In 1967 the world of Milton studies was divided into two armed camps, one proclaiming that Milton was of the devil's party, the other proclaiming that the poet's sympathies are obviously with God and the angels loyal to him. The achievement of Stanley Fish's Surprised by Sin was to reconcile the two camps by subsuming their claims in a single overarching thesis: Paradise Lost is a poem about how its readers came to be the way they are and therefore the fact of their divided responses makes perfect sense. Thirty years later the issues raised in Surprised by Sin continue to set the agenda and drive debate.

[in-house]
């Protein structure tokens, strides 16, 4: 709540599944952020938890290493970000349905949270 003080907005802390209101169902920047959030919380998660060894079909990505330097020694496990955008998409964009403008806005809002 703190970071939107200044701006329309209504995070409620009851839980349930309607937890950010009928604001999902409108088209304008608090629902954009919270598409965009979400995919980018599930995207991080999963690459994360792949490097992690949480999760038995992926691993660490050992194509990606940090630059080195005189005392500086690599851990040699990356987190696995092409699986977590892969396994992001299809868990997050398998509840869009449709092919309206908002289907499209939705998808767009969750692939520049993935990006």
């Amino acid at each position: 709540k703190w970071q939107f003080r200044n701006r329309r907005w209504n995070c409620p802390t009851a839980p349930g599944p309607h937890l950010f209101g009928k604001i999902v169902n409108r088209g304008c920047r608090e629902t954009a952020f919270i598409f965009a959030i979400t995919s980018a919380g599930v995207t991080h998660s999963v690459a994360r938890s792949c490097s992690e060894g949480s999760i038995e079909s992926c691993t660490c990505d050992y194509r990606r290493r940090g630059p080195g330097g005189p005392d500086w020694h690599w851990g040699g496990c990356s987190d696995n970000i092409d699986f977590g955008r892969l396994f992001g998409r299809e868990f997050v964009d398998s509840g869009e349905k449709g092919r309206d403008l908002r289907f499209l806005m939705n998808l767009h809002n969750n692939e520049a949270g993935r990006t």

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Stanley Fish is Davidson-Kahn Distinguished University Professor of Humanities and Law at Florida International University. His many books include There’s No Such Thing as Free Speech: And It’s a Good Thing, Too.Review:
'Many think of Surprised by Sin as Stanley Fish's best book: not just provocative, but strategic, in directing attention to Milton's designs on his readers.' - Alastair Fowler, Times Literary Supllement
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